I remember that the most scandalous part of sixth grade was a day where the school counselor herded all the girls into the school cafeteria. We all had heard rumors from the older girls about this day and we knew we were going to hear about something *important*, something that obviously the boys couldn’t handle learning about. What followed was….prepubescent Fight Club. I can’t talk about it. Let’s just say I never knew the wonder of ___________ and how my body would _______ and even though there is pain ___________ there is also _______ and _______ and horseback riding and running on a beach! (edited for content. Penalties for sharing classified information is harsh).
While I appreciated this heads up on the
horror joy of womanhood that was coming my way, it also set me up for great disappointment that every major life change wasn’t preceded by a film starring “Karen” and “Karen’s mom”. It would have been nice of Karen’s mom to let me know that first kisses may feel like getting my face swallowed by a hyperactive octopus, or that I probably wouldn’t be getting a black Trans-Am OR Jake Ryan for my sixteenth birthday. But what I really needed was a warning that once you turn 35, your warranty runs out and you begin to visit doctors that you didn’t even know existed.
I recently went to a back doctor for some chronic lower back pain, and he sent me to a physical therapist. I’m not exactly sure what I thought would happen, but since most of my expectations come from Lifetime movies, I thought it would be much more exciting than it was. Quite frankly, it was kind of boring. First they hooked me up to some kind of machine and stuck these stickers to my back. I waited for them to scream “CLEAR!” and shock me, but she just calmly turned the machine on and walked away. I kept waiting…and waiting…thinking any second now I’m going to feel something, but after a while, she came back over and turned it off. After this, I sat on a table and she instructed me to do some crazy difficult exercises like “point your toes” and “touch your nose”. I looked around, expecting to see a former Olympian fighting to recover from running injuries, or someone learning to walk again after throwing themselves in front of a car to save a child. I thought I would hear shouts of “I can’t do it! I just can’t!” and “You MUST DO IT! Come on, WALK!” Instead I saw this old guy squatting and grunting.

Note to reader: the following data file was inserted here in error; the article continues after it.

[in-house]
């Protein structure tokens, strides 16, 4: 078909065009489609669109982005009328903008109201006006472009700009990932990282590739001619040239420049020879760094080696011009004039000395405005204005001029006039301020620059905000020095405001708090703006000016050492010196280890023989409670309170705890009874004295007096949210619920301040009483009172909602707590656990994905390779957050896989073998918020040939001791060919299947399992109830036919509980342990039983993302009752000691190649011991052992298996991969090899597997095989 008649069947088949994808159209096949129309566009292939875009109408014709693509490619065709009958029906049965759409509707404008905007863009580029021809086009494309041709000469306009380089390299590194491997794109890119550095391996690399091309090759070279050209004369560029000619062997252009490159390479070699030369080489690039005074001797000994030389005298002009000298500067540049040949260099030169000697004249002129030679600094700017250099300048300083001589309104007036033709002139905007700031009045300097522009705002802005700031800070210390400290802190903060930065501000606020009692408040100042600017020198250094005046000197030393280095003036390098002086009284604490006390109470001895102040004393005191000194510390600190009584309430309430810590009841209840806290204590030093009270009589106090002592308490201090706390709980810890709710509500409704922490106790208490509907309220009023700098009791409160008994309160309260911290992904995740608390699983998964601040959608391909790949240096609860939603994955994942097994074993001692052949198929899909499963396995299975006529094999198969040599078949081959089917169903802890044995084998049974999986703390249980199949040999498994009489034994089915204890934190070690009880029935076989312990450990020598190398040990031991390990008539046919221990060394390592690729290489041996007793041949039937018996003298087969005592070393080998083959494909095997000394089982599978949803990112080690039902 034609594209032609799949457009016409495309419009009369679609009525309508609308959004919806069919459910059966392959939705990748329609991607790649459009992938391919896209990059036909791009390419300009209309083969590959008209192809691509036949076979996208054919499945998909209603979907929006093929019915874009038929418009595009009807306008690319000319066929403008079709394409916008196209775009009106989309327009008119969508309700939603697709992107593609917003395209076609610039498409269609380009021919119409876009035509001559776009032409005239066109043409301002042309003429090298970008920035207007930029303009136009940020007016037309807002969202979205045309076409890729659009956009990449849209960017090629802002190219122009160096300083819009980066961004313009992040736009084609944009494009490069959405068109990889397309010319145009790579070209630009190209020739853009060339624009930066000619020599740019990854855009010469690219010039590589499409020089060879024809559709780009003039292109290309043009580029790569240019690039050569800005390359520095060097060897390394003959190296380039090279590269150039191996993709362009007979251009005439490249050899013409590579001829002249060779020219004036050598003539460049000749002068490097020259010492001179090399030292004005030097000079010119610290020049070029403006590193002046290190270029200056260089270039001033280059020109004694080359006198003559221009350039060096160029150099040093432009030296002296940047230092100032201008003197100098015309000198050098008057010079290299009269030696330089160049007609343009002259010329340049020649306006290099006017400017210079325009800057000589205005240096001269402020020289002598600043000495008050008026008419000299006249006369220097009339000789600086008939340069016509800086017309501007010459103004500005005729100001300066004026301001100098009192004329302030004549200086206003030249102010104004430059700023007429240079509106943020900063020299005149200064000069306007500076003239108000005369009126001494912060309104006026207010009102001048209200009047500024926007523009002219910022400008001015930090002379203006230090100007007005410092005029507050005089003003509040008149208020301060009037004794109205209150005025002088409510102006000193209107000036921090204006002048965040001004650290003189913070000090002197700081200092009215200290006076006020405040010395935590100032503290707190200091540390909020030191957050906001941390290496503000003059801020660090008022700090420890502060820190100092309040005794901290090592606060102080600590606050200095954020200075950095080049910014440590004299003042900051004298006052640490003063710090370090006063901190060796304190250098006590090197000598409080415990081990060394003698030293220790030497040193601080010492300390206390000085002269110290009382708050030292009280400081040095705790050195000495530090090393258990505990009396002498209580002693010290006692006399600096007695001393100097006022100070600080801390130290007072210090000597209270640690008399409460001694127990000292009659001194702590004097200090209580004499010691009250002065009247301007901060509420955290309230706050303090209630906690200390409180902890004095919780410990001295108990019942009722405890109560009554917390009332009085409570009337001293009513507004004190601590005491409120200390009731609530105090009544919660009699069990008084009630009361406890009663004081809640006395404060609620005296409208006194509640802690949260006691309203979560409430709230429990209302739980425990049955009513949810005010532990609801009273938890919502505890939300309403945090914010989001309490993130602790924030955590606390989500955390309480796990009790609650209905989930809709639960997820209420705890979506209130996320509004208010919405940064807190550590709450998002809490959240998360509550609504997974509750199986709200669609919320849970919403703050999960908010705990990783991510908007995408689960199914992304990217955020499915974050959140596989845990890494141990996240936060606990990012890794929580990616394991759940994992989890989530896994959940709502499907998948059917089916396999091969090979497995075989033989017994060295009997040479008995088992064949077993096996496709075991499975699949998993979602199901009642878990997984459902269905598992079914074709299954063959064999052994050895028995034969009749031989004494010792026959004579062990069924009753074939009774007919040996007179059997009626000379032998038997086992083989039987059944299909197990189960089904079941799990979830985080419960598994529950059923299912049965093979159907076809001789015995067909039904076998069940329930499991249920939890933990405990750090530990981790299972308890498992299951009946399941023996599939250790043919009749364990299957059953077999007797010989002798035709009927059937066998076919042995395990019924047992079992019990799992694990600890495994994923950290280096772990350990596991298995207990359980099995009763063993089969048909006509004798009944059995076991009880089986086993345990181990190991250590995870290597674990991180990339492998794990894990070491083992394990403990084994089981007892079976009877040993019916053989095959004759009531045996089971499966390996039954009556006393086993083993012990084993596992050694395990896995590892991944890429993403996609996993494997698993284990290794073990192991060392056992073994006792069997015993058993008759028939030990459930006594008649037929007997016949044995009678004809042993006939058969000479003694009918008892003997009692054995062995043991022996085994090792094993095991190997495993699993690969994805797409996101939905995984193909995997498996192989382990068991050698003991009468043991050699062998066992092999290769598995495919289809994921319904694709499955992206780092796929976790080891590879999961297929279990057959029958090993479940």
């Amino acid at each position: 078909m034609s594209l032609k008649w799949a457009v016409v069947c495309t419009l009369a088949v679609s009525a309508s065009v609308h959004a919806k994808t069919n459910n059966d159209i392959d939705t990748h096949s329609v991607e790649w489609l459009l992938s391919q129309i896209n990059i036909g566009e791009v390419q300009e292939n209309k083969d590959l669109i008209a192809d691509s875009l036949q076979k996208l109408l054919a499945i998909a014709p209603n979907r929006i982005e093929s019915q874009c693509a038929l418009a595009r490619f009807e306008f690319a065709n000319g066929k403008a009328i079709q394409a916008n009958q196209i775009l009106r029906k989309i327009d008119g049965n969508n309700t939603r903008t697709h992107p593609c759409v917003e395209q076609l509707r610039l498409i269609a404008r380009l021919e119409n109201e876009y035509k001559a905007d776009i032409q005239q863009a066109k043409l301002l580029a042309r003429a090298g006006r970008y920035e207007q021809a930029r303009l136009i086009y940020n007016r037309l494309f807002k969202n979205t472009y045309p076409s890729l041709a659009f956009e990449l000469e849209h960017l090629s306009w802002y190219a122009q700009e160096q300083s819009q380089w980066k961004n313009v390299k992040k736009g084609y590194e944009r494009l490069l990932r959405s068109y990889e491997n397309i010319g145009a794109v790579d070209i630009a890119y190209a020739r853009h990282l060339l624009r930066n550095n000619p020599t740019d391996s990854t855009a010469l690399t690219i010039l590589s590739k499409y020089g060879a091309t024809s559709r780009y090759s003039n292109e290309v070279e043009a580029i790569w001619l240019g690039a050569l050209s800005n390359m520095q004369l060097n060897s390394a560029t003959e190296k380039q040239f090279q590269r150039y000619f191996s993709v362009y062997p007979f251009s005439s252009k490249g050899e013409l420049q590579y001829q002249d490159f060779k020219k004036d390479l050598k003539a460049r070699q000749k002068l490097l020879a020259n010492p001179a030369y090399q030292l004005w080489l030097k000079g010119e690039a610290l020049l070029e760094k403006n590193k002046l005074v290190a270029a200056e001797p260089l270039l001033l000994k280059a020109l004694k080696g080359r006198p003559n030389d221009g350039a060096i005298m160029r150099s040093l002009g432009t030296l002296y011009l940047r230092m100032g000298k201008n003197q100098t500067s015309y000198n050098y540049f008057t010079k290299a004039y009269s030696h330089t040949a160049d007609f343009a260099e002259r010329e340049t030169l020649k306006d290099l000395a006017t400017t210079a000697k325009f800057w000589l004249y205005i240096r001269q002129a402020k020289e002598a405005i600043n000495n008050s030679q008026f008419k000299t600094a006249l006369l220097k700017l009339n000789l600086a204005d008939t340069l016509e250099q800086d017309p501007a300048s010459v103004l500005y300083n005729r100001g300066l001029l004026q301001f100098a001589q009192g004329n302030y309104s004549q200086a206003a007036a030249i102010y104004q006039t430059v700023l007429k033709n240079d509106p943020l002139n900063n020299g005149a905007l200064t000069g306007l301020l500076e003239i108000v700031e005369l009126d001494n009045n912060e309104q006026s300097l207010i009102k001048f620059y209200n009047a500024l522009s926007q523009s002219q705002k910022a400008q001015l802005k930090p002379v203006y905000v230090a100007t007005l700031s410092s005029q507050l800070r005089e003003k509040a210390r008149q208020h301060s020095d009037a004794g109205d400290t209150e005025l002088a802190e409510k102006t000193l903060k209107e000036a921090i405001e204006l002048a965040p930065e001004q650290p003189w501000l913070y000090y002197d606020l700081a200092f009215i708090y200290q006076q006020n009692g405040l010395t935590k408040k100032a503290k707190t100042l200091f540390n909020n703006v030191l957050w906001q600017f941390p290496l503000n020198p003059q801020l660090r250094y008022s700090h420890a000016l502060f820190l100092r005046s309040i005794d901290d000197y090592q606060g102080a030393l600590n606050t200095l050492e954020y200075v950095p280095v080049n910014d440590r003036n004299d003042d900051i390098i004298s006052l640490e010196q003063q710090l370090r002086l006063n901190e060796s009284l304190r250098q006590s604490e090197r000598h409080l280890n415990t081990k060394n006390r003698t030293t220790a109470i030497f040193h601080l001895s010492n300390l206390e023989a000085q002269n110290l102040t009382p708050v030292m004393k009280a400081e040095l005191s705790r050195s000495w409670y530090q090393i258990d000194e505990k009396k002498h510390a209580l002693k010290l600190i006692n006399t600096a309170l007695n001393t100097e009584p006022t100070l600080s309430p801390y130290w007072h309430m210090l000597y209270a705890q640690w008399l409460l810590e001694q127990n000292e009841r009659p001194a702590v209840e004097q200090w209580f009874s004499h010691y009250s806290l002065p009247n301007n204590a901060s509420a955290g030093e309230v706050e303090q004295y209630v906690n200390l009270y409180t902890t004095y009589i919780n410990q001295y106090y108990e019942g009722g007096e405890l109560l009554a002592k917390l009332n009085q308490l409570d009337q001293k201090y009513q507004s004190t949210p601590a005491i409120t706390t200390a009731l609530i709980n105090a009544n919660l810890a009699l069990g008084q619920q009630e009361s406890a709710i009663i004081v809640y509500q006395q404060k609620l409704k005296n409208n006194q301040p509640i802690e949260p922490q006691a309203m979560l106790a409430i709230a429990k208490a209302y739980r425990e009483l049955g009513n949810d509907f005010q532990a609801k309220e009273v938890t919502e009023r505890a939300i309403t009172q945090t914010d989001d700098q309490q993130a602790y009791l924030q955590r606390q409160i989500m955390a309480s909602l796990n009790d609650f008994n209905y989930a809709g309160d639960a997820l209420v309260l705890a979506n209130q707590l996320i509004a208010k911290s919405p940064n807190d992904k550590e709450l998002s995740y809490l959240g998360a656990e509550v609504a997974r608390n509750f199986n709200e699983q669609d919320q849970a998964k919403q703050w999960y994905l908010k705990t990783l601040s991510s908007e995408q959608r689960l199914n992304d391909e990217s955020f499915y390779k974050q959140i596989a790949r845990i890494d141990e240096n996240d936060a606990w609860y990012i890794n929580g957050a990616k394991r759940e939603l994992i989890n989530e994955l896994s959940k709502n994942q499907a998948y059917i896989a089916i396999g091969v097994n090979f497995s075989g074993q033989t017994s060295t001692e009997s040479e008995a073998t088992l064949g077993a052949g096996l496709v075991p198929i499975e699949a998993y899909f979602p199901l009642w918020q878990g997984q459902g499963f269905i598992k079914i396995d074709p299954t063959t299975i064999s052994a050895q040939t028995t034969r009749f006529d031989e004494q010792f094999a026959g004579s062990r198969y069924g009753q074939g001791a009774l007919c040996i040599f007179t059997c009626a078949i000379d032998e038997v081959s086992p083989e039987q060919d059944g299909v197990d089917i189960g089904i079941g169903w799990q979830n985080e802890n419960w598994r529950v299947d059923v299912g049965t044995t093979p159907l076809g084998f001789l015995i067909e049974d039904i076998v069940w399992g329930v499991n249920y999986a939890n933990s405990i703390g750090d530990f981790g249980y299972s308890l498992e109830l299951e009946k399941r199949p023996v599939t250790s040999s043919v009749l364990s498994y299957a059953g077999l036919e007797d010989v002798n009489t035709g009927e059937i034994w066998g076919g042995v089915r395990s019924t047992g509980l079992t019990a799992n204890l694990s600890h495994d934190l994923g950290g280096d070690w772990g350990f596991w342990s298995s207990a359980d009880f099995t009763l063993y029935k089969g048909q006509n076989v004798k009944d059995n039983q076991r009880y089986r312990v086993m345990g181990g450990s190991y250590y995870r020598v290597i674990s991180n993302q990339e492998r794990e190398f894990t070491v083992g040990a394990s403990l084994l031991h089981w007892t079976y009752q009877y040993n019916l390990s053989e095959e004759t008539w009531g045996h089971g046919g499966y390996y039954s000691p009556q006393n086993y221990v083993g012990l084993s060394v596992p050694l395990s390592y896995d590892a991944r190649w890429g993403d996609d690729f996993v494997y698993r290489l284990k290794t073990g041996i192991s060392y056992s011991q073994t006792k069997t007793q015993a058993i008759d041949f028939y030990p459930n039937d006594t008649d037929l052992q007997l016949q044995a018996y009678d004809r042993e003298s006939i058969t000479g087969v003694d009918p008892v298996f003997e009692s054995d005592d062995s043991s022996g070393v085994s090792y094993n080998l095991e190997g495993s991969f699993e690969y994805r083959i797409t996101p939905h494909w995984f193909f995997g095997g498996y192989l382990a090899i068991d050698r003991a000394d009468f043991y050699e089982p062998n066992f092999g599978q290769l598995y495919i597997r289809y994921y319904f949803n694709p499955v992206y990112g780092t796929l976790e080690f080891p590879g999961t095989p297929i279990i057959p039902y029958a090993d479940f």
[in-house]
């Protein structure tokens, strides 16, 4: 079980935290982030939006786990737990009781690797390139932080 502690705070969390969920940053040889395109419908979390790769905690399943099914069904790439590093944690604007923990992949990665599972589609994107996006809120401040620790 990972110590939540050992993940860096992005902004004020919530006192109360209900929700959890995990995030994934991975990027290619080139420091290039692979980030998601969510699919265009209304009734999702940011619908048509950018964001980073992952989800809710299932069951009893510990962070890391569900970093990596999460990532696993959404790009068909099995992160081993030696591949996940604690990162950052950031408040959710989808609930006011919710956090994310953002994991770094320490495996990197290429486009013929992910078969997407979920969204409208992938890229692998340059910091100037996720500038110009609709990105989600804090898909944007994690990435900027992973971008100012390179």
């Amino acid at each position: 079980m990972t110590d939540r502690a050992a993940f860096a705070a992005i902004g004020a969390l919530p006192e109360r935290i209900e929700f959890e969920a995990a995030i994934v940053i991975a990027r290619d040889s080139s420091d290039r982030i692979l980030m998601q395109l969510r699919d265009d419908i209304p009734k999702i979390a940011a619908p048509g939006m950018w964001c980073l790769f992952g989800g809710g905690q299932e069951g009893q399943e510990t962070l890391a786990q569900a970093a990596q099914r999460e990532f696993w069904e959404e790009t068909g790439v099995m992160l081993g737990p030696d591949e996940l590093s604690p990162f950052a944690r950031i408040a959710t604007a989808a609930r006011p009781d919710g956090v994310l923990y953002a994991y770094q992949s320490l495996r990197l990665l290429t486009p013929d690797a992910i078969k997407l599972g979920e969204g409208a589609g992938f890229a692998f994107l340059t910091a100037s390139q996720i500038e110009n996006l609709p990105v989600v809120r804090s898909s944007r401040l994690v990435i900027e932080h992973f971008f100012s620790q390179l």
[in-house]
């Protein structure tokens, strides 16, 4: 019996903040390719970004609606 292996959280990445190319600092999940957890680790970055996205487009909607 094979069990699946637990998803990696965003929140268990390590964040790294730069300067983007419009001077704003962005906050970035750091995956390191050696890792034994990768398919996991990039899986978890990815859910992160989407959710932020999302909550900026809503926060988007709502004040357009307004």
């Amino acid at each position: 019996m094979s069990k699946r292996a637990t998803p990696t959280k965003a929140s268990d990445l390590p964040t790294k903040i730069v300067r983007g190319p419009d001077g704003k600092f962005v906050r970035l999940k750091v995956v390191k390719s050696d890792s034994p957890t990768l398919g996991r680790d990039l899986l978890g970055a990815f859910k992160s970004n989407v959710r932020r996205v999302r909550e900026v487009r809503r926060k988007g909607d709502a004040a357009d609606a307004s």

The next time I went, they had me lie on this table that had rollers underneath it and it would roll up and down my back. Sounds pretty nice, right? Well, it would have been if there wasn’t another table three inches away with the squatting grunting man on it. He wasn’t squatting on the table. That would be weird. But old squatting grunting guy lying on a table was just as awkward.
Me-“So. Back pain, huh?”
Me- “Yeah. I hear you.” (awkward silence…then I turn my head to come face to extremely close face with him) “Well. This is a little awkward, right?”
After this I saw the doctor. Or “doctor” as I am not completely convinced it wasn’t some homeless guy dressing up in a white lab coat. His main advice to me was “Here’s some muscle relaxers. If you take them, they will knock you out, so instead of taking a pill, just crush them up and all day long, you can dip your finger in the powder and just take a little, as you need it.”
Do I look like Doc Holiday??
You have failed me, Karen’s mom. I’m kicking you out of the Fight Club.
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